October 4, 1944

October 4, 1944

My Dearest Darling Sweetheart:

Words cannot describe how much it hurts not to receive any mail. It is the same old story as I have been writing you the last several days, no planes and no mail. We haven’t had any mail leave the island now for eight days and that means you will go without mail for at least two weeks. I feel very bad about it Dear, but there’s nothing we can do. If they don’t send ships or planes down this way, we are isolated and there is nothing at all we can do. Darling, I just feel all gone on the inside when I fail to receive letters from you. It is the same old story every day, the men are constantly asking me if we are going to get mail.

Lieutenant Fox, Raymond and I got up early this morning and went out trolling. We had very good luck. We got two Onos that weighed over 40 pounds apiece and we also got two nice tuna, each weighing over 20 pounds each. I had a large tuna which broke my line just as we were trying to get him over the side of the tug. He must’ve weighed around 100 pounds. My line was a 450 pound test and he snapped it right in two. Raymond and another fellow were trying to help me hold him when he broke the line. The pilot of the tug often takes men out trolling and he said it was the largest tuna he had ever seen anyone have on the line down here. I know the Chief will say that the one that got away doesn’t count and I’m a poor fisherman and so on, but be sure to assure him that no one felt any worse than I did about the loss of such a large one. When they break line like that you know they are fairly large. Two of us tied this line to a tree and we couldn’t break it to save ourselves. When we let the Ono’s head rest on the pier his tail almost came up even with my shoulders. We have enough fish now for all of us to have a good fish dinner here at headquarters. I wish you could taste some of the fish we (the men), catch down here. I would surely like to take the Chief fishing some time down here, I know he would really enjoy it.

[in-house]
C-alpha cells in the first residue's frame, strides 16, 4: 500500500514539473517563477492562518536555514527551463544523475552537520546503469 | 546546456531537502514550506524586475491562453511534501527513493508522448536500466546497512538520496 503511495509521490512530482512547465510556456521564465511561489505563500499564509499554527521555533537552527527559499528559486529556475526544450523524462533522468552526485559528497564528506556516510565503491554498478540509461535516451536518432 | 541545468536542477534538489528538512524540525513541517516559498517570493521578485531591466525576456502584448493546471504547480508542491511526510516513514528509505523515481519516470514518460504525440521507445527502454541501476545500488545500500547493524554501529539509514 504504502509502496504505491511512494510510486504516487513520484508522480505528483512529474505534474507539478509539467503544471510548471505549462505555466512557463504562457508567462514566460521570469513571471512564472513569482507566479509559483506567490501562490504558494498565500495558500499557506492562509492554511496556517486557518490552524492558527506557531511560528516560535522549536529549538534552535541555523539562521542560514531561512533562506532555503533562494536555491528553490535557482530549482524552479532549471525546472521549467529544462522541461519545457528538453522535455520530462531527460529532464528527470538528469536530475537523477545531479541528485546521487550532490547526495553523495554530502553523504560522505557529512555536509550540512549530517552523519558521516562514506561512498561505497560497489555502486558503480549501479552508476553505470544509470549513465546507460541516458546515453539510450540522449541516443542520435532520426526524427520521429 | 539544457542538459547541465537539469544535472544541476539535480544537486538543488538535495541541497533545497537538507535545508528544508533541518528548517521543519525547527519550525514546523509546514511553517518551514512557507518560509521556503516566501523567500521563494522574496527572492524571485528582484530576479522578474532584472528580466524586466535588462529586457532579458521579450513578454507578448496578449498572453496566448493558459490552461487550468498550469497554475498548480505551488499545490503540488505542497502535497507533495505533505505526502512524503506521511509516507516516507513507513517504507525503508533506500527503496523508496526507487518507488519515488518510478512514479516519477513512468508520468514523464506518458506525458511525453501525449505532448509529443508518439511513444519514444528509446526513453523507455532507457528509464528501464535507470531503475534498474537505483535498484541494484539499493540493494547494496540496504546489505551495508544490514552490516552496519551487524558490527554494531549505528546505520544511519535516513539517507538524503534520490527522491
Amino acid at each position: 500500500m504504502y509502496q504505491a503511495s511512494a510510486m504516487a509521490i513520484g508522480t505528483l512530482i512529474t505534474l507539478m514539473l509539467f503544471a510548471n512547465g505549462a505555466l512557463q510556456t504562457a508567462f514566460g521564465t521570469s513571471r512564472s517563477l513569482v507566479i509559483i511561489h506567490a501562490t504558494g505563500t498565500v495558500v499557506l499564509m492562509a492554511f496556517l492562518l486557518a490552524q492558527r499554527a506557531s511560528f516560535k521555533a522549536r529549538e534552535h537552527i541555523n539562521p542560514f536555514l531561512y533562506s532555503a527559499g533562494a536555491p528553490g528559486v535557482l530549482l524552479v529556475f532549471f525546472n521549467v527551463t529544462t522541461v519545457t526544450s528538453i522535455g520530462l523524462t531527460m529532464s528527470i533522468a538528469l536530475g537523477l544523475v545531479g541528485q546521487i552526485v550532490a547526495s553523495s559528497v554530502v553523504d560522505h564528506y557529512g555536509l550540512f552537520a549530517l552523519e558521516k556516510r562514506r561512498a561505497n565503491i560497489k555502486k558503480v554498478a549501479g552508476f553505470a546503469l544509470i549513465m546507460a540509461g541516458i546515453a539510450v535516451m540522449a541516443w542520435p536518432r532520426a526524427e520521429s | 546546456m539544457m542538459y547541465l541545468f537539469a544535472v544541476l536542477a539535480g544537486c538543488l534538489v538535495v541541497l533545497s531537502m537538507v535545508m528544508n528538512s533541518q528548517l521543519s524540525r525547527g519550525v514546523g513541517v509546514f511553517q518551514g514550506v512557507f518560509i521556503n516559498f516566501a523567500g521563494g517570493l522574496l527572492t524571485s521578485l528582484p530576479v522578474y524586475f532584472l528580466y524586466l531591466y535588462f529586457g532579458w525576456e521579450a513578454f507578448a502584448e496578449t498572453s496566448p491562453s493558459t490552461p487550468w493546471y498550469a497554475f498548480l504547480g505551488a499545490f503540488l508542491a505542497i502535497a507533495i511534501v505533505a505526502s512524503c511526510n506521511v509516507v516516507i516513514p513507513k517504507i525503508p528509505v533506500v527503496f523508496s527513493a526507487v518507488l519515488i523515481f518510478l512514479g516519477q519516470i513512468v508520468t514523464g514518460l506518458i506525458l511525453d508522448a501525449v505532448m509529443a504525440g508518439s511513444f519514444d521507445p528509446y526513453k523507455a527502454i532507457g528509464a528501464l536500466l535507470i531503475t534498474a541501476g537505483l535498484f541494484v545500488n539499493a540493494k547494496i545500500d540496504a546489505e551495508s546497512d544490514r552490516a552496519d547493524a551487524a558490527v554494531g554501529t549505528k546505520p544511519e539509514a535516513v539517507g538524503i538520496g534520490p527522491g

A picture from earlier in the year when Willis had good luck fishing.

By the time we cleaned the fish and put them in cold storage it was time for dinner. After having dinner, I came back to my quarters andd did some more reading and studying. Later, I wrote a letter to Elsie Pierce and then washed some more clothes and took a brackish shower and washed my hair. It was really hot again today.

This evening Captain Wilkinson and my assistant and I went down to the farm and had a very good duck dinner. The ducks were some that Lee raised. They were really good. Lee and I had a good visit, I suppose it will be the last for some time for he is leaving here soon. He surely a very fine man and Miss Kliensmith can be truly proud of such a nephew.

After returning to my quarters this evening, I wrote a letter to Allens (Harry) and now here I am writing to you, Darling. I do hope we have mail soon. The inefficiencyI see is enough to make you wonder. I see enough waste man hours to take care of all the labor shortage they talk about back in the States. We are not short of manpower but we are desperately short of productive manpower. Lover, I will close for tonight and may God bless you and keep you in all things. Be sure to give my love to the folks.

I love you Sweetheart with all of life and 

Soul forever in Christ,


Colossians 3:3

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